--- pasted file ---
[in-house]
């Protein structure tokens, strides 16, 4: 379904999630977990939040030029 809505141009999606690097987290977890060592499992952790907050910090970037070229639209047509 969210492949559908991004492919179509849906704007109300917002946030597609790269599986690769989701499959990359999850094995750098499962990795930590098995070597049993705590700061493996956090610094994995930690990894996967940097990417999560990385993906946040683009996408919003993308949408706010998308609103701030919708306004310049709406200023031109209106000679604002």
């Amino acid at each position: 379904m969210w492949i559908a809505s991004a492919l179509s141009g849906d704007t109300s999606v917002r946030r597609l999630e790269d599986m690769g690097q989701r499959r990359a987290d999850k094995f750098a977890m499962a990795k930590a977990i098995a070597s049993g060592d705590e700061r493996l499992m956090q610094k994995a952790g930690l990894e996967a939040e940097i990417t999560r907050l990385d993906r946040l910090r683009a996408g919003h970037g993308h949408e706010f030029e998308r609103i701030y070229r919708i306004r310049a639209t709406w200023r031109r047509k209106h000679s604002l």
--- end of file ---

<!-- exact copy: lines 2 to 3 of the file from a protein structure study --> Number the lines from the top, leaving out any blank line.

């Protein structure tokens, strides 16, 4: 379904999630977990939040030029 809505141009999606690097987290977890060592499992952790907050910090970037070229639209047509 969210492949559908991004492919179509849906704007109300917002946030597609790269599986690769989701499959990359999850094995750098499962990795930590098995070597049993705590700061493996956090610094994995930690990894996967940097990417999560990385993906946040683009996408919003993308949408706010998308609103701030919708306004310049709406200023031109209106000679604002």
């Amino acid at each position: 379904m969210w492949i559908a809505s991004a492919l179509s141009g849906d704007t109300s999606v917002r946030r597609l999630e790269d599986m690769g690097q989701r499959r990359a987290d999850k094995f750098a977890m499962a990795k930590a977990i098995a070597s049993g060592d705590e700061r493996l499992m956090q610094k994995a952790g930690l990894e996967a939040e940097i990417t999560r907050l990385d993906r946040l910090r683009a996408g919003h970037g993308h949408e706010f030029e998308r609103i701030y070229r919708i306004r310049a639209t709406w200023r031109r047509k209106h000679s604002l």